Now that I have sensors on all the radiators I can sit back, relax and watch everything happen. I needed some help of the rest of the family to keep the doors upstairs closed, cause that seems to be very hard for some, but after a few days they all knew that when the doors were closed, daddy was doing one of his experiments again.. yep, this house is one big laboratory 😉
However, doing nothing is not really my style, so I went on reading about radiators, calculations etcetera and found some calculation tools for my RADSON Compact and Jaga Tempo radiators. And although it doesn’t add new data, I thought it would be fun to see if I could use the formulas used in these ‘Installer tools’ (in fact Excel sheets) for myself.
And I was right; based on radiator model, dimensions and specific properties it should be possible to calculate the actual heat output performance of the radiators in other circumstances (temperatures) . If you know the heat output conform the European standard EN442 (dutch) for a specific combination of model & dimensions, the so called n-factor (aka the emission line slope) and the air-temperature, you can calculate the heat output for any combination of flow- and return temperature!
So that’s what I did last evening – preparing my system for these semi-realtime heat output calculations.
First I had to add some more flexibility to the database; creating fields for this purpose only didn’t feel right, so I added a free text field in which I could ‘dump’ anything I want – device specific properties. As an example, here are the properties of one of the radiator devices in my system (it feels like ‘Domotica system’ doesn’t quite cover the capabilities anymore):
TYPE=RC QN=1407 N=1.3404 TAIR=BATHROOM.TEMP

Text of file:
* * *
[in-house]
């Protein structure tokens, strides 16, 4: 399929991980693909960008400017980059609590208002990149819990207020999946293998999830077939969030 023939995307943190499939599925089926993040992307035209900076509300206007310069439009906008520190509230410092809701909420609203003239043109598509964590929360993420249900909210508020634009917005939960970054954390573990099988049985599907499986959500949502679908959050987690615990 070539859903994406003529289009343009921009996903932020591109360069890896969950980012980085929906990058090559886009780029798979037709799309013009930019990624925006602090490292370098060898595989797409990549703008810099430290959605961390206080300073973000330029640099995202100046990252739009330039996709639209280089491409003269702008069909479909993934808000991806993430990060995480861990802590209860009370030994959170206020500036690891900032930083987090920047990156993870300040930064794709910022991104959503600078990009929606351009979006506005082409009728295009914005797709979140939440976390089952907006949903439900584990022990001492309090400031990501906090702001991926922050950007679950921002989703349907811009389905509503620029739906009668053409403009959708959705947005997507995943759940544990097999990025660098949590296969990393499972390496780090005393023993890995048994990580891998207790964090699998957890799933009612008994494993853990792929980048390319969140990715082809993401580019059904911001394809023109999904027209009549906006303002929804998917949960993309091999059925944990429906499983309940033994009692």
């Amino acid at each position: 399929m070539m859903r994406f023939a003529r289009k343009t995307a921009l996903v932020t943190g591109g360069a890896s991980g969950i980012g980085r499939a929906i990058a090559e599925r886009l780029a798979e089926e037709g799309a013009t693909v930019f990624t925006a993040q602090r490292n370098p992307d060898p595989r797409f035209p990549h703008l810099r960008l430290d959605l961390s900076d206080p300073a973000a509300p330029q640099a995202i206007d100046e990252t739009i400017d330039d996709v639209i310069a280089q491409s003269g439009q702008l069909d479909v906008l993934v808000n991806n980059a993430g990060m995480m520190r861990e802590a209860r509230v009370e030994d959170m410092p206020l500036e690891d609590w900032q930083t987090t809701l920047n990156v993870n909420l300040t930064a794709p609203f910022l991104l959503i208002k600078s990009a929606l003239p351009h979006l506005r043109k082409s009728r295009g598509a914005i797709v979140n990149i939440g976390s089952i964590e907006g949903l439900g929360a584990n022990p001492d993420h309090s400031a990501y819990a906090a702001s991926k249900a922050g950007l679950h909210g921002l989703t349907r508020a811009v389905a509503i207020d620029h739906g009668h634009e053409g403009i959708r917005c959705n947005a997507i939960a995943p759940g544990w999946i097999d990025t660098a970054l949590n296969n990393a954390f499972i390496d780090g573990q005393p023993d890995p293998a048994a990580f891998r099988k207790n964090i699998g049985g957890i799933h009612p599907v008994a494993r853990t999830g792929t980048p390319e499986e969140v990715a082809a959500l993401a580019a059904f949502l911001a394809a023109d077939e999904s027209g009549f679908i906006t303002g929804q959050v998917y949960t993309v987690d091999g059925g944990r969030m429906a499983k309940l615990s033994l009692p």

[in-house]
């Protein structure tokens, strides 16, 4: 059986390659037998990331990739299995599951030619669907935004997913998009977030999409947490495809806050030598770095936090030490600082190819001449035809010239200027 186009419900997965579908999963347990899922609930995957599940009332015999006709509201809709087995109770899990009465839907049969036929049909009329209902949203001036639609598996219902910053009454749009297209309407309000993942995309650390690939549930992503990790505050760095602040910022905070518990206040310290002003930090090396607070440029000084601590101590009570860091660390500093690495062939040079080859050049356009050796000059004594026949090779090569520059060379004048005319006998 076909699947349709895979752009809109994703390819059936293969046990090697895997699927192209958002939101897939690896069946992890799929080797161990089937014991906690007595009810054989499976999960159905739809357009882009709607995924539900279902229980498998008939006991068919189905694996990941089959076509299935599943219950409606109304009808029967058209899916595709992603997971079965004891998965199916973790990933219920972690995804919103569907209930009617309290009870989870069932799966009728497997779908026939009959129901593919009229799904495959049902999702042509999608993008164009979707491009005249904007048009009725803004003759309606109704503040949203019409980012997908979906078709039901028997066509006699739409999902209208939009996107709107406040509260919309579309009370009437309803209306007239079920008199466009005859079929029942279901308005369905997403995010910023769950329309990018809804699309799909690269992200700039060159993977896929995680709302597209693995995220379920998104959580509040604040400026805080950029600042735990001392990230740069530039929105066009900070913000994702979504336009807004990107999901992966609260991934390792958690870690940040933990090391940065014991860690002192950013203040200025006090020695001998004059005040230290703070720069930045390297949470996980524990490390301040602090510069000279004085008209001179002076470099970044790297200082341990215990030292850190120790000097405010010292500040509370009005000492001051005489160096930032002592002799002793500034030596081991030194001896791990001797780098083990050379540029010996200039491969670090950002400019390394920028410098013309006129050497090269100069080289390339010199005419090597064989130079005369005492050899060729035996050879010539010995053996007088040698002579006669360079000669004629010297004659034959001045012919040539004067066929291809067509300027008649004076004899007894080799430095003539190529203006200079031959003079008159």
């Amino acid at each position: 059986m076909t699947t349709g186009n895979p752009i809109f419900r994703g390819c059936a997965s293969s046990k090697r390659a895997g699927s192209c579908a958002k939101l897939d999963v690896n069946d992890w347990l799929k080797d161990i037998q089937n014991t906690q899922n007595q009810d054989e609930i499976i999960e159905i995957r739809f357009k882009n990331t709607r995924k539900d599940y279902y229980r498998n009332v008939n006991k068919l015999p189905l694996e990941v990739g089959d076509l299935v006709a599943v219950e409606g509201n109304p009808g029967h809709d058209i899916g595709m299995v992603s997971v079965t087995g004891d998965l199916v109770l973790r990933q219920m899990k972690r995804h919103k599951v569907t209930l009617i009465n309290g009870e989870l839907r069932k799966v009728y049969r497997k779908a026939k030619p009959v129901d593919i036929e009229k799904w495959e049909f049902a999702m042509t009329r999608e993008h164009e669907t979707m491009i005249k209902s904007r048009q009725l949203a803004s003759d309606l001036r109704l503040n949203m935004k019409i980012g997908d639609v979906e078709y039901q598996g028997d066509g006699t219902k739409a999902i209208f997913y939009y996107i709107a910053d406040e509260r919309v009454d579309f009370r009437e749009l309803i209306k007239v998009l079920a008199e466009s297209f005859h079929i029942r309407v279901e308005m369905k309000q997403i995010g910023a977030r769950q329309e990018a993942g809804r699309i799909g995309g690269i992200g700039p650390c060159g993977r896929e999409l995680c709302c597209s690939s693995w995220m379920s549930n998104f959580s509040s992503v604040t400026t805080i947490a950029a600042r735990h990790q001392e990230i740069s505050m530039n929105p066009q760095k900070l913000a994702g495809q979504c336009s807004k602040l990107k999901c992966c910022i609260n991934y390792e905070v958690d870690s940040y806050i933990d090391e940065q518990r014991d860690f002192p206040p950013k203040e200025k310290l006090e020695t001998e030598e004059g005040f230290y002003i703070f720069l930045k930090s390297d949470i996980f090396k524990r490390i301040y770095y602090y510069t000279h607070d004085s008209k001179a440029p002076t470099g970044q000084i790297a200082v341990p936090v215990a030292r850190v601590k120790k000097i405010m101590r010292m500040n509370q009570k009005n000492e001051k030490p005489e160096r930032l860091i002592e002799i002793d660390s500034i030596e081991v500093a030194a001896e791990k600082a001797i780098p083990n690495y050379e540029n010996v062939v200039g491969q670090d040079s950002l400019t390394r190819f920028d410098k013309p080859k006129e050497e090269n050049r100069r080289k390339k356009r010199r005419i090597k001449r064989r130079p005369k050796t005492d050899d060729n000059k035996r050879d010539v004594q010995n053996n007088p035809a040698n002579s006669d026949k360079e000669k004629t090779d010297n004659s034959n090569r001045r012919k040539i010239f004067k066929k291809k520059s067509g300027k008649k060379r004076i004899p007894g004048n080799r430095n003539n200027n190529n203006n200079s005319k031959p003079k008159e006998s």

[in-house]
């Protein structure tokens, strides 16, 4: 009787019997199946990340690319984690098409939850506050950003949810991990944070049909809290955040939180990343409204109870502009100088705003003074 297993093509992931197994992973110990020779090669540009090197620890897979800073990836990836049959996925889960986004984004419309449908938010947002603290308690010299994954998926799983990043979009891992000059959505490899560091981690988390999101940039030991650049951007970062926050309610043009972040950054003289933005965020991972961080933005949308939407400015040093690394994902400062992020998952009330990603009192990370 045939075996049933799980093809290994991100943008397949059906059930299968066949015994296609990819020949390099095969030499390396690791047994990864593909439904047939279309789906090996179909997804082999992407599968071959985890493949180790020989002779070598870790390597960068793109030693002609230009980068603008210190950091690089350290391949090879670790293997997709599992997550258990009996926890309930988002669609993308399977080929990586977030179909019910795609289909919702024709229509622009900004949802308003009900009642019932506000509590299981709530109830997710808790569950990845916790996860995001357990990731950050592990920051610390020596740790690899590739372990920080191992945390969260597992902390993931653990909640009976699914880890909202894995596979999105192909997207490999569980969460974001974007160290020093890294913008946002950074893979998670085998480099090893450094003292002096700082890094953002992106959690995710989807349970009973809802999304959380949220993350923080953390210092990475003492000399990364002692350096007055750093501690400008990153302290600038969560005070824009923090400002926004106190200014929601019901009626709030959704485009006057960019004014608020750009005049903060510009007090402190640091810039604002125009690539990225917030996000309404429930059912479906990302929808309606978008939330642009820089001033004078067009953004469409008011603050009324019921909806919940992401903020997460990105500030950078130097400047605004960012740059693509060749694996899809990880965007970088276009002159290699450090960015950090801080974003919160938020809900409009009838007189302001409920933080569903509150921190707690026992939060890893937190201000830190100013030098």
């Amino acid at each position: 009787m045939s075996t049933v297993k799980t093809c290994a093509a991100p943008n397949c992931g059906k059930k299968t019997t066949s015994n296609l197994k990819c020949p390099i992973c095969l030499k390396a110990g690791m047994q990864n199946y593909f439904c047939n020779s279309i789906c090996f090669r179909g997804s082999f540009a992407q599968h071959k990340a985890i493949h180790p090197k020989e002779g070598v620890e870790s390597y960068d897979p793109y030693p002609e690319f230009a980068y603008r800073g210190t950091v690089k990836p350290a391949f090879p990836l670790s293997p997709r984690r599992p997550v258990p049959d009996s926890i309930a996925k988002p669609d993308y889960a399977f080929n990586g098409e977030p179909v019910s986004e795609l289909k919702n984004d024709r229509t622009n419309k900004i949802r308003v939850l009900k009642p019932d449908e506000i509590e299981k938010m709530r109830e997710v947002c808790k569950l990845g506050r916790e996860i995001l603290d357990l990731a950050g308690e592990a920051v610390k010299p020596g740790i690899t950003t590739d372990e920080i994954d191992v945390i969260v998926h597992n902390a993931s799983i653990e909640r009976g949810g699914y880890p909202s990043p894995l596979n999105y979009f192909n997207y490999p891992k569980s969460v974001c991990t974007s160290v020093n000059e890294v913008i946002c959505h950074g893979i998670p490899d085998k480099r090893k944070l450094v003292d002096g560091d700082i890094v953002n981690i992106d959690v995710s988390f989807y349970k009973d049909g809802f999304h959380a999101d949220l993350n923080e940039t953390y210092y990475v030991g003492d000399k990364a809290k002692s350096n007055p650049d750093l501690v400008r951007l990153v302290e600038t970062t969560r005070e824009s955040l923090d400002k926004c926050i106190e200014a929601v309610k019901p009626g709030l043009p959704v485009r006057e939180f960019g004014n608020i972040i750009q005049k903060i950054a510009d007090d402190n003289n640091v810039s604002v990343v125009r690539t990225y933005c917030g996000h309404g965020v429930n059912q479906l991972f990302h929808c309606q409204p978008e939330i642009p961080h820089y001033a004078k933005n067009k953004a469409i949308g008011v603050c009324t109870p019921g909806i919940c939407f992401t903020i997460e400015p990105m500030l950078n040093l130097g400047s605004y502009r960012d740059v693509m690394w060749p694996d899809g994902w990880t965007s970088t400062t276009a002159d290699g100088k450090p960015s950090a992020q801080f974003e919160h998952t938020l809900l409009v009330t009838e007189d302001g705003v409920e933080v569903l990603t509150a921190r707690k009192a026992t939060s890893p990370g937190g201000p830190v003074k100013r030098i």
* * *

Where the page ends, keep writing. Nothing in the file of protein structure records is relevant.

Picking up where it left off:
This means this device:
- is of type RC (as in Radson Compact),
- has a heat output of 1407 Watt, based on its dimensions and EN442 at 75/65/20 °C (that’s flow, return and air temperature);
- has an n-factor of 1.3403;
- and that the air temperature can be taken from the device value called BATHROOM.TEMP (a foreign key, so to speak)
So every line defines a device specific property, which are dynamically added to the base device class at run-time.
And I had to write 2 Delphi functions to do the math, primarily based on these formulas:
Q is the variable that needs to be calculated, the rest is all known – piece of cake!
Just make sure you take care of unexpected results, like divisions by zero or raising negative values to a power- working with live data can produce strange results, where a radiator can suddenly start cooling instead of heating 🙂
I added the calculated heat output (the “W” column) in the table with all the other sensor data as can be seen below:
Cool! Although these heat output numbers are based on pretty accurate formulas and properties provided by the manufacturer, the real-life numbers will probably be lower. Dust, bad airflow caused by windowsills and such will always result in deviations. How much? Dunno…